Intersections Study Day

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11:55–13:05 Session 3. Embodiments

João Pedro Cachopo, Universidade NOVA de Lisboa,

The diva is present: Some thoughts on Marina Abramović’s 7 Deaths of Maria Callas

Almost half a century after the death of Maria Callas, the myth of the singer still persists. In fact, looking at recent years, it seems to intensify. Books, documentaries, exhibitions, shows, and tributes continue to proliferate. Furthermore, unprecedented projects emerge, in which the use of new media takes the lead: an immersive exhibition, a concert with a hologram, a posthumous duet between Callas and Gheorghiu. It is against this background that I address 7 Deaths of Maria Callas (2020), an operatic project by Marina Abramović, with music by Marko Nikodijević and video by Nabil Elderkin.

Crossing different arts and media, the show re-enacts, between the stage and the screen, the deaths of seven female characters from seven famous operas: Verdi’s La traviata, Puccini’s Tosca, Verdi’s Otello, Puccini’s Madama Butterfly, Bizet’s Carmen, Donizetti’s Lucia di Lammermmor, and Bellini’s Norma. A different singer performs each of these arias live while a video is projected on a giant screen at the back of the stage. There are therefore seven videos in which Marina, either alone or co-starring with Willem Dafoe, embodies seven deaths under the sign of ‘consumption’, ‘jumping’, ‘strangulation’, ‘Hara-Kiri’, ‘knifing’, ‘madness’, and ‘burning’. An eighth death is added to these seven: the death of Maria Callas. It is in this eighth scene, which reproduces the circumstances of the soprano’s death in her Parisian apartment in 1977, that Marina Abramović, embodying Callas, intervenes as a performance artist on stage.

My purpose in this paper is twofold. On the one hand, I aim to discuss some of the themes evoked by this project: the tensions between the performing arts and performance art; the interpretative challenges of intermediality and intertextuality; the trope of the female protagonist’s death in opera. On the other hand, taking as a starting point the emphasis on the artist’s presence on stage—a crucial aspect of Abramović’s work—I seek to show how 7 Deaths of Maria Callas embodies and manifests the paradox that runs through many of the recent projects around Maria Callas: on the one hand, the fascination with the multiplication of images, doubles, copies, avatars, media; on the other hand, the obsession with the values of originality: authenticity, liveness, and presence.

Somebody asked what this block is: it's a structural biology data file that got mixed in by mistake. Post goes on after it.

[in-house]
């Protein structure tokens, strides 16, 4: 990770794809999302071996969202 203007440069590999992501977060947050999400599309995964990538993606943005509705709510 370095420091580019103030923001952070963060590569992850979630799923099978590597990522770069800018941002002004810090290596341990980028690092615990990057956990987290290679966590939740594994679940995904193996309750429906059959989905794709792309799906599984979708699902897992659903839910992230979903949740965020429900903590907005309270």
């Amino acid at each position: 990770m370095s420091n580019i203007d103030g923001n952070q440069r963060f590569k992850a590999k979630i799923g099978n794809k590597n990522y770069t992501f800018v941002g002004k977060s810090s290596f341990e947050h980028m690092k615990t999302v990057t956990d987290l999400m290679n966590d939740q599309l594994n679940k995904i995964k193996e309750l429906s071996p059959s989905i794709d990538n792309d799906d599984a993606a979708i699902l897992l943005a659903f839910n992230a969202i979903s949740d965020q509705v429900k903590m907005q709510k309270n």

João Pedro Cachopo teaches Philosophy of Music at the NOVA University Lisbon. He is a member of the CESEM – Centre for the Study of the Sociology and Aesthetics of Music, where he coordinates the Critical Theory and Communication Research Group. His interests include the intersection of aesthetics, politics, and technology, the interplay between the arts, and issues of performance, dramaturgy, and remediation. He is the author of The Digital Pandemic: Imagination in Times of Isolation (Bloomsbury, 2022), originally published as A Torção dos Sentidos: Pandemia e Remediação Digital in Portugal (Documenta, 2020) and Brazil (Elefante 2021), and the co-editor of Rancière and Music (Edinburgh University Press, 2020), among other books. His work has also appeared in international journals such as The Opera QuarterlyNew German CritiqueTelos: Critical Theory of the ContemporaryCritique and Sound Stage Screen, as well as in collective volumes, such as The Routledge Companion of Music and Modern Literature.


The Didone Project has received funding from the European Research Council (ERC)
under the European Union’s Horizon 2020 research and innovation programme,
Grant agreement No. 788986.